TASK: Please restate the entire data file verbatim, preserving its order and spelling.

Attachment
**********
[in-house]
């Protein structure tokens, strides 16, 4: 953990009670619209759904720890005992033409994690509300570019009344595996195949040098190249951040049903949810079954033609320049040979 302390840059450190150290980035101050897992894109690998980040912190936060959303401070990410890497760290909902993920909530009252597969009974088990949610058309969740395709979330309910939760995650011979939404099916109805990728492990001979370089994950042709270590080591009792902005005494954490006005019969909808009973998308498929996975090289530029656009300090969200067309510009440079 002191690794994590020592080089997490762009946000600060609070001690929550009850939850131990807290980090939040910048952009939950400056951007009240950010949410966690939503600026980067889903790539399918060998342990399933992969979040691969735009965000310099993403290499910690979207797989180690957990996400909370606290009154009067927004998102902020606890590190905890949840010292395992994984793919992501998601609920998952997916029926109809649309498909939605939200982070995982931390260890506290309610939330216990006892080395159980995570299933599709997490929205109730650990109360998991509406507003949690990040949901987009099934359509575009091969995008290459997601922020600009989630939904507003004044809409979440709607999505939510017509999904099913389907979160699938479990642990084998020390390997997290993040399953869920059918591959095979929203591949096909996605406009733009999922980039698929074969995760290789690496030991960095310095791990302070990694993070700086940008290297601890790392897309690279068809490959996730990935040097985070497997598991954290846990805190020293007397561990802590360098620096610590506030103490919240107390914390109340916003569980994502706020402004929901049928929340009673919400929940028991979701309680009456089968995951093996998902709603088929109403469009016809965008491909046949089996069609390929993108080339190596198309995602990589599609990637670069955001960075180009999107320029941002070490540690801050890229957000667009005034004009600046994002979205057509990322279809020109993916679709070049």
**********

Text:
[in-house]
């Protein structure tokens, strides 16, 4: 953990009670619209759904720890005992033409994690509300570019009344595996195949040098190249951040049903949810079954033609320049040979 302390840059450190150290980035101050897992894109690998980040912190936060959303401070990410890497760290909902993920909530009252597969009974088990949610058309969740395709979330309910939760995650011979939404099916109805990728492990001979370089994950042709270590080591009792902005005494954490006005019969909808009973998308498929996975090289530029656009300090969200067309510009440079 002191690794994590020592080089997490762009946000600060609070001690929550009850939850131990807290980090939040910048952009939950400056951007009240950010949410966690939503600026980067889903790539399918060998342990399933992969979040691969735009965000310099993403290499910690979207797989180690957990996400909370606290009154009067927004998102902020606890590190905890949840010292395992994984793919992501998601609920998952997916029926109809649309498909939605939200982070995982931390260890506290309610939330216990006892080395159980995570299933599709997490929205109730650990109360998991509406507003949690990040949901987009099934359509575009091969995008290459997601922020600009989630939904507003004044809409979440709607999505939510017509999904099913389907979160699938479990642990084998020390390997997290993040399953869920059918591959095979929203591949096909996605406009733009999922980039698929074969995760290789690496030991960095310095791990302070990694993070700086940008290297601890790392897309690279068809490959996730990935040097985070497997598991954290846990805190020293007397561990802590360098620096610590506030103490919240107390914390109340916003569980994502706020402004929901049928929340009673919400929940028991979701309680009456089968995951093996998902709603088929109403469009016809965008491909046949089996069609390929993108080339190596198309995602990589599609990637670069955001960075180009999107320029941002070490540690801050890229957000667009005034004009600046994002979205057509990322279809020109993916679709070049």